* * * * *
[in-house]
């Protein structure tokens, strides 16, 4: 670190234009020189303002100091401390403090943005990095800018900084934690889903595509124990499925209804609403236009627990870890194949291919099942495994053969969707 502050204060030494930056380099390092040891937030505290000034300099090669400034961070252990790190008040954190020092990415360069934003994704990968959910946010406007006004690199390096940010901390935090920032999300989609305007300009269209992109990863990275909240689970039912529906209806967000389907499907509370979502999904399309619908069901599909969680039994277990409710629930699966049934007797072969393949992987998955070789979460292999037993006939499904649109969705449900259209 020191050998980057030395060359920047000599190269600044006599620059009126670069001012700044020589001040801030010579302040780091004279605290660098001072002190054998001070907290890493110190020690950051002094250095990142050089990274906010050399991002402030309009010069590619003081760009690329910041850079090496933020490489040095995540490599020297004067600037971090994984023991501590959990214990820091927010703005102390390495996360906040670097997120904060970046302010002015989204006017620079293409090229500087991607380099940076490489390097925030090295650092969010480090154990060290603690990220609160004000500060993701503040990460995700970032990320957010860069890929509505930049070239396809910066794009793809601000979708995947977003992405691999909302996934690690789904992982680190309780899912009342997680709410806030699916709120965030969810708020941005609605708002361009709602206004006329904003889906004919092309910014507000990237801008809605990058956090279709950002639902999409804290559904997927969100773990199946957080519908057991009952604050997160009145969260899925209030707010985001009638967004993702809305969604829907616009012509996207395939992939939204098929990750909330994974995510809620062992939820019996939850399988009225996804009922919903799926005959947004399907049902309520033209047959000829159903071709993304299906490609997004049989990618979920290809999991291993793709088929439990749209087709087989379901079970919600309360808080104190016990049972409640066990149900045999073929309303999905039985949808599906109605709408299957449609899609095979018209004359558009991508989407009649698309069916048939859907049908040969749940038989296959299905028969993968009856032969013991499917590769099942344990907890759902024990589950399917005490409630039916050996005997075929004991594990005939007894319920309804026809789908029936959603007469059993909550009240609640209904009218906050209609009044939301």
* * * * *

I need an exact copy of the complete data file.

[in-house]
């Protein structure tokens, strides 16, 4: 670190234009020189303002100091401390403090943005990095800018900084934690889903595509124990499925209804609403236009627990870890194949291919099942495994053969969707 502050204060030494930056380099390092040891937030505290000034300099090669400034961070252990790190008040954190020092990415360069934003994704990968959910946010406007006004690199390096940010901390935090920032999300989609305007300009269209992109990863990275909240689970039912529906209806967000389907499907509370979502999904399309619908069901599909969680039994277990409710629930699966049934007797072969393949992987998955070789979460292999037993006939499904649109969705449900259209 020191050998980057030395060359920047000599190269600044006599620059009126670069001012700044020589001040801030010579302040780091004279605290660098001072002190054998001070907290890493110190020690950051002094250095990142050089990274906010050399991002402030309009010069590619003081760009690329910041850079090496933020490489040095995540490599020297004067600037971090994984023991501590959990214990820091927010703005102390390495996360906040670097997120904060970046302010002015989204006017620079293409090229500087991607380099940076490489390097925030090295650092969010480090154990060290603690990220609160004000500060993701503040990460995700970032990320957010860069890929509505930049070239396809910066794009793809601000979708995947977003992405691999909302996934690690789904992982680190309780899912009342997680709410806030699916709120965030969810708020941005609605708002361009709602206004006329904003889906004919092309910014507000990237801008809605990058956090279709950002639902999409804290559904997927969100773990199946957080519908057991009952604050997160009145969260899925209030707010985001009638967004993702809305969604829907616009012509996207395939992939939204098929990750909330994974995510809620062992939820019996939850399988009225996804009922919903799926005959947004399907049902309520033209047959000829159903071709993304299906490609997004049989990618979920290809999991291993793709088929439990749209087709087989379901079970919600309360808080104190016990049972409640066990149900045999073929309303999905039985949808599906109605709408299957449609899609095979018209004359558009991508989407009649698309069916048939859907049908040969749940038989296959299905028969993968009856032969013991499917590769099942344990907890759902024990589950399917005490409630039916050996005997075929004991594990005939007894319920309804026809789908029936959603007469059993909550009240609640209904009218906050209609009044939301």